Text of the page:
What to expect: 5-7 minutes
*If you're on the fence about Home Health, I highly encourage you to read my previous post before you dive into Your Home Health Starter Guide - So, You're Thinking Home Health?
“You’re Hired!”, said my future boss.
I was ecstatic! A new job, new setting, new freedom! I was breaking away from the monotonous clinic job into the unknown arena of Home Health.
But reality began to slowly set in. Panic ensued as I was realizing I had NO CLUE what I was doing.
If I was a betting man, I imagine most first time home health’ers have similar feelings.
But Don’t worry. Everything’s going to be alright. Learn from my mistakes & from the suggestions of a handful of SRP Facebook Members.
Consider this Your Home Health Starter Guide to get you started on the right foot.
There are SO many things to learn and variables to consider in Home Health. Some companies do a wonderful job of thoughtfully orienting their new staff before they’re out in the community. Some throw their new hires to the wolves with evals on their second day. Some provide all the resources you’ll need as a clinician. Some just give you patients to treat.
With the variability of the new hire process from company to company, we’ll start with establishing some general Objectives to give you some guidance as you start:
1. Understand Office/Business Workflow
The Home Health Machine can be a very delicate machine if all of the parts are not operating as intended. All it takes is one person to not do their job and the rest of the team suffers. Don’t be that guy/gal.
Get to know the systems and operations that allow your company to do what they do well.
To help you along the way, remember these questions when talking with your office teammates (regardless of what they do):
I’ve asked these questions to anyone I can and the answers have helped me see how my actions/inactions impact the rest of the team as well as settle any confusion.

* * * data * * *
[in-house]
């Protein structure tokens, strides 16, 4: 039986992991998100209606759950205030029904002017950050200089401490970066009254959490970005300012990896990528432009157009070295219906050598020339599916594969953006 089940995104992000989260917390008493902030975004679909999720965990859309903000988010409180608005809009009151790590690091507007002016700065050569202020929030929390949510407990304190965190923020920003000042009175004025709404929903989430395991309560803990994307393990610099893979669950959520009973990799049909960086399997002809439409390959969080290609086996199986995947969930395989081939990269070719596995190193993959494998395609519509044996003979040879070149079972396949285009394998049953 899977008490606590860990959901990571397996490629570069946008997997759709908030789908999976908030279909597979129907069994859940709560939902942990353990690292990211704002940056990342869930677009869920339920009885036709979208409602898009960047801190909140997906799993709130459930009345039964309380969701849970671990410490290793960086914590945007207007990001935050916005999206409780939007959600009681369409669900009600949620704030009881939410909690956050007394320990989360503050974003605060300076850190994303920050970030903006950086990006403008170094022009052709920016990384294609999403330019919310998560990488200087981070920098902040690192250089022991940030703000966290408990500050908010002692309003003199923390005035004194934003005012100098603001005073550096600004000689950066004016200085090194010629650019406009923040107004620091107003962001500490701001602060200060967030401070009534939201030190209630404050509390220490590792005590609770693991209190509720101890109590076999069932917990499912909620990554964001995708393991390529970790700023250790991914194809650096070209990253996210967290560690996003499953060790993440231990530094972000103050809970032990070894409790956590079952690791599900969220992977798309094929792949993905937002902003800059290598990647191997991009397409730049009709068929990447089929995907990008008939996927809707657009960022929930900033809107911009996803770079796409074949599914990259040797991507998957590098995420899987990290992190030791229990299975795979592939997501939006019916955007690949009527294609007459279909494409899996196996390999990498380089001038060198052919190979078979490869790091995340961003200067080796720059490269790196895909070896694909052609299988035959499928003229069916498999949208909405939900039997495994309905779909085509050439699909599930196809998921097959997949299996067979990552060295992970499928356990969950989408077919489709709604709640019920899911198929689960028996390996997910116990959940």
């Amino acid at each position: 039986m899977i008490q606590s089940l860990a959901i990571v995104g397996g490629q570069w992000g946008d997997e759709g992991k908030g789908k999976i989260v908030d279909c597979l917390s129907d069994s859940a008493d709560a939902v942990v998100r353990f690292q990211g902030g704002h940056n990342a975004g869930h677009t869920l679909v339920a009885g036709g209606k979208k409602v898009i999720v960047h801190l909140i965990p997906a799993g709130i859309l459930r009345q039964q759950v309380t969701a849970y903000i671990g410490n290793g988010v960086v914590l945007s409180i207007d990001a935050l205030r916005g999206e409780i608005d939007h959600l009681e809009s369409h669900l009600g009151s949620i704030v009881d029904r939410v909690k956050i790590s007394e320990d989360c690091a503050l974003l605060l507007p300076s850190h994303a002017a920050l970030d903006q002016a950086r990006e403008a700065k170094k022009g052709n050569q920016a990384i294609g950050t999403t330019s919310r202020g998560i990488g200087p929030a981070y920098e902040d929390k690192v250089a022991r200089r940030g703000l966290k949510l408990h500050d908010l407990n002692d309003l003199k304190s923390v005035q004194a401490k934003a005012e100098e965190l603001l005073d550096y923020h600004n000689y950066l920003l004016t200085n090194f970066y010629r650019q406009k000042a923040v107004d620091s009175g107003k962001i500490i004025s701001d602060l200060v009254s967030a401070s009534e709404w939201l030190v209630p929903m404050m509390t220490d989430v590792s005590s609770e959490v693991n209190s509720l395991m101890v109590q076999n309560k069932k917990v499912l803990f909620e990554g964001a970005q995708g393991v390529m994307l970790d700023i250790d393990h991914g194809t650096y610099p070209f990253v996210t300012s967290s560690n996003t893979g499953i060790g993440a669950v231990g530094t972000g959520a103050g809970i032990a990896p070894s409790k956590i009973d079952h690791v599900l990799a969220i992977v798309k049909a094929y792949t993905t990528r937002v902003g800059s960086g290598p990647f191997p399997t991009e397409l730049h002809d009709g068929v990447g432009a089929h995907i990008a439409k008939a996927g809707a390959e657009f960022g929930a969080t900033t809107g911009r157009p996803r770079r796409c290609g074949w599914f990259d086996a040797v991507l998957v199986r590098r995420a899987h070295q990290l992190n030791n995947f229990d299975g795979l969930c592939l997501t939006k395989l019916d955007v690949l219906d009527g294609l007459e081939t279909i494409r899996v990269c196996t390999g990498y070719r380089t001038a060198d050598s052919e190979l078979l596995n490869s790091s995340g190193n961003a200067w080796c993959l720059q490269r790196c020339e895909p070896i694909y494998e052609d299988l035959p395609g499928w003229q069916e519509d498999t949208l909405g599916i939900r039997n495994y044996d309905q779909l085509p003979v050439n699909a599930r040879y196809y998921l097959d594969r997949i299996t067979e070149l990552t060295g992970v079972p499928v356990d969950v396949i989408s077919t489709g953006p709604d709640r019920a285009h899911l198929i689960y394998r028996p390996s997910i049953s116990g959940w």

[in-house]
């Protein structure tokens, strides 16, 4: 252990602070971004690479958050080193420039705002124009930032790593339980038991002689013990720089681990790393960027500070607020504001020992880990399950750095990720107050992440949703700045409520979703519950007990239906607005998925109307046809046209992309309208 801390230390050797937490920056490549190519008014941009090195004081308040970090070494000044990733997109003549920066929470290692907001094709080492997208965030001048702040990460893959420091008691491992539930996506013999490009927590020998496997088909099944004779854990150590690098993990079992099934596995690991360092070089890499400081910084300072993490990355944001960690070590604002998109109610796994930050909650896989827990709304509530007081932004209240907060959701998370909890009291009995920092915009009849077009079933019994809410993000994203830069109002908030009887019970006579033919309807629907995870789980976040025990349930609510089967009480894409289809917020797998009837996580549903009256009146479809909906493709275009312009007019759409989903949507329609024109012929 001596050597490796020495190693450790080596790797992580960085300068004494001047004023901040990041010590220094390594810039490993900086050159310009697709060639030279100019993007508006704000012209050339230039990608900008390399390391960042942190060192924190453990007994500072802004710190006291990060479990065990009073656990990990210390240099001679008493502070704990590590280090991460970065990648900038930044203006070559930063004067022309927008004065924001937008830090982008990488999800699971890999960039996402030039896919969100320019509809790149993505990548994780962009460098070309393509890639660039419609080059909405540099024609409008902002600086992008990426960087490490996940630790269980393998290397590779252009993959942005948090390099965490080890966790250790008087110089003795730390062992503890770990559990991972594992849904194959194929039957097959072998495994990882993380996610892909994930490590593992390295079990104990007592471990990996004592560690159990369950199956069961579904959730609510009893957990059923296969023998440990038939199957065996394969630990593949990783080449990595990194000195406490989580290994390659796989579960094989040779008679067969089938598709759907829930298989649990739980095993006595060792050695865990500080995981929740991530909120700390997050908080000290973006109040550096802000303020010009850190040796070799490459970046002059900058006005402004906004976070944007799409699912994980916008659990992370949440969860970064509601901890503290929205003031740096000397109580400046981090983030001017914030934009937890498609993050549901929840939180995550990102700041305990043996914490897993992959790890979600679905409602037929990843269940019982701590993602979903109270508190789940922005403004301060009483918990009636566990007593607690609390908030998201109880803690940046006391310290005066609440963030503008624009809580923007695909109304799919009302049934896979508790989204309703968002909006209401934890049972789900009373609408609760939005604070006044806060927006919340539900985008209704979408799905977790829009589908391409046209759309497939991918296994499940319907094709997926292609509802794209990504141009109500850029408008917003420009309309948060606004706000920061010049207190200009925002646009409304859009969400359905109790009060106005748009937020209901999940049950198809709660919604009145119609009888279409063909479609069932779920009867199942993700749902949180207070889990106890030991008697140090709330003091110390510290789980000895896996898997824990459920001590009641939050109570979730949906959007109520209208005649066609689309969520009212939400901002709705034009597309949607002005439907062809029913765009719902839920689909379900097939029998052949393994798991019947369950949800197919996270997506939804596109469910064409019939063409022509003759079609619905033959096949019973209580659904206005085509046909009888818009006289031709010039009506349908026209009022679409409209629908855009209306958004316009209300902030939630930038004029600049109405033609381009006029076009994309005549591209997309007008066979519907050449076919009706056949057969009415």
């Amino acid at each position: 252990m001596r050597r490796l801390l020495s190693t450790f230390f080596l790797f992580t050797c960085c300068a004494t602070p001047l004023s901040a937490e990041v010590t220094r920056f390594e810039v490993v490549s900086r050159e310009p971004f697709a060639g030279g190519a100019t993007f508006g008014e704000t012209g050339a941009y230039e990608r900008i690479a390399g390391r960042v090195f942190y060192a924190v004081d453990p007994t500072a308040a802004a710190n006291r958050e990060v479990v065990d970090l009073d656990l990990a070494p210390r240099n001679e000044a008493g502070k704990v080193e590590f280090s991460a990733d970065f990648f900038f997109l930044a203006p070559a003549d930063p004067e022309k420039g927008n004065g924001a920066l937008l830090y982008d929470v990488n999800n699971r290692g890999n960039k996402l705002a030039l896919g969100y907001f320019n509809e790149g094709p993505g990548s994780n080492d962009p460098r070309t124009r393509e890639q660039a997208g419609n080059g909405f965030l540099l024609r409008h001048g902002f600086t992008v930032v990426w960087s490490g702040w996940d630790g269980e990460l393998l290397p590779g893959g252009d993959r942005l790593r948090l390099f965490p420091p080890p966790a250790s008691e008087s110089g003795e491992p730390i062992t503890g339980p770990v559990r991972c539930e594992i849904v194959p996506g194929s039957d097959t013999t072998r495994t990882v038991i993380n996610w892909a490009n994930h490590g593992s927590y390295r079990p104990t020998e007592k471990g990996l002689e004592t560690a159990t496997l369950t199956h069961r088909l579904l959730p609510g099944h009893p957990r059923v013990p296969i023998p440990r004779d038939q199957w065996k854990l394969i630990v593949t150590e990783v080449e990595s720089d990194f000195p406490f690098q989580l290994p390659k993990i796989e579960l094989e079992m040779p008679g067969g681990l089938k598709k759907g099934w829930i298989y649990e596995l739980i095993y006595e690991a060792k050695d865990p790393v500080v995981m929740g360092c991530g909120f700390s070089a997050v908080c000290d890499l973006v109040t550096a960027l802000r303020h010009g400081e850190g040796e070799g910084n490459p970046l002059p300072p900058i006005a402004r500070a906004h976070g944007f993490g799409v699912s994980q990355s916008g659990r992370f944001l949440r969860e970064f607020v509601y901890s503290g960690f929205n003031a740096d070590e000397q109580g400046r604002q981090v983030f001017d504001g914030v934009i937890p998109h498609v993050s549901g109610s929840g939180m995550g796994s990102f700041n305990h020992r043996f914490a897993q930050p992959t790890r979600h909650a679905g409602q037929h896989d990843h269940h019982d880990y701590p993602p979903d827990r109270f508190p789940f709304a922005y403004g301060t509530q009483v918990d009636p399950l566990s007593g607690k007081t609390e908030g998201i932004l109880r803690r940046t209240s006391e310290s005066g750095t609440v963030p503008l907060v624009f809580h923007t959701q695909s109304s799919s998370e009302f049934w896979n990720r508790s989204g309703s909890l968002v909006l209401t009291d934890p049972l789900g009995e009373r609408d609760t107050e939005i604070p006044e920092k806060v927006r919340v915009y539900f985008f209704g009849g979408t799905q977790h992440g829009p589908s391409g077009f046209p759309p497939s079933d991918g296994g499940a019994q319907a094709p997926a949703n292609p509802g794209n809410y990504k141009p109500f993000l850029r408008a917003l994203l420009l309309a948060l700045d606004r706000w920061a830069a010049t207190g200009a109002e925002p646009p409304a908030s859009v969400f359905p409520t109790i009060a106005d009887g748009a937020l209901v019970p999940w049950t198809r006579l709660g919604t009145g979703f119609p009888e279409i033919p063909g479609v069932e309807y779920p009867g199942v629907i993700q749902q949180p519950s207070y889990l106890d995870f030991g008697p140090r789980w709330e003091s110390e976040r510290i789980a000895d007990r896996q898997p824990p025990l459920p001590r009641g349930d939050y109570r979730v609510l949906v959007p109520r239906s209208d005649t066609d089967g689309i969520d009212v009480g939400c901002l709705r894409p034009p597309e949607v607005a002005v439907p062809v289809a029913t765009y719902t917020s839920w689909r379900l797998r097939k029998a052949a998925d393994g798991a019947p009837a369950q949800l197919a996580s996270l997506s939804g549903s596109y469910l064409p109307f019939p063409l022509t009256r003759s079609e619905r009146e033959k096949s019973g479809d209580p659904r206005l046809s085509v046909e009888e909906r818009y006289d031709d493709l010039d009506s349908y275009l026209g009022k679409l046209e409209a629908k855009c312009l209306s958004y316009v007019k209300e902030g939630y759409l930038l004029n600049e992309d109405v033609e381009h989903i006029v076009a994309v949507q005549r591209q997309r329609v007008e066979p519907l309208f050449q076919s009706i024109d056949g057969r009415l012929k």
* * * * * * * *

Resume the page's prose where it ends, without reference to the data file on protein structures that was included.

Now let’s dive into some specifics...
The Sales/Marketing team is VITAL to any Home Health Company. They are out in the community convincing case managers, nurses, & physicians to refer their patients to your company. Word of mouth from good care is the best, but company’s often need to get out in the community.
Your scheduler has a VERY difficult job. You will be communicating with them often so understand their processes to ensure a good working relationship.
These are the people that make sure we actually get PAID for what we do. We can make their lives miserable so be nice. ;)
They set the tone & make the big decisions. The culture of companies often live or die based on the leadership.
This is obviously not an exhaustive list and are very general questions. Just focus on learning as much as you can about the inner workings of your company so you can be life-giving and not life-sucking.
2. Understand Field Clinician Workflow
This section basically boils down to:
There are so many different types of documentation that you will have to perform. There are also different timelines for when you need to perform certain tasks. You’ll have to communicate with LOTS of other disciplines. It is A LOT, but your fellow clinicians or office staff will point you in the right direction.
Having a personal organization workflow that’s effective for you will be vital. Here are some things to consider…
Coordinating with InterDisciplinary Team
3. Optimize Your Setup
After excellent patient care, efficiency is your secondary priority. You can optimize your setup and workflow to maximize your effectiveness. Here are some recommendations of equipment that could be helpful.
Home Health Equipment
For the Car
Once you do as much documentation as you can on your laptop out in the field, finish things up on a desktop at home.
A good desktop setup will shave minutes off your documentation time as well.
Now let's move on to some other things to consider...
After you've figured out your setup, enjoy your new setting and serve your patients well!
I’ve never been in a more fulfilling setting than home health. It is hard work, but boy is it good work! The opportunities, memories, and relationships you will build are going to be priceless.
I hope this guide has served you well. Please don't forget that you have an abundance resources in the Home Health Section of the American Physical Therapy Association & in the Senior Rehab Facebook Group. Use them!
Thanks for reading y'all. Keep it funky!
p.s. Big thanks to the SRP Facebook Group contributors: Bailey Bails, Meggen Lowry, Nikki Arnold, Brittany Denis, Carolyn Blake, & Mandy Chamberlain.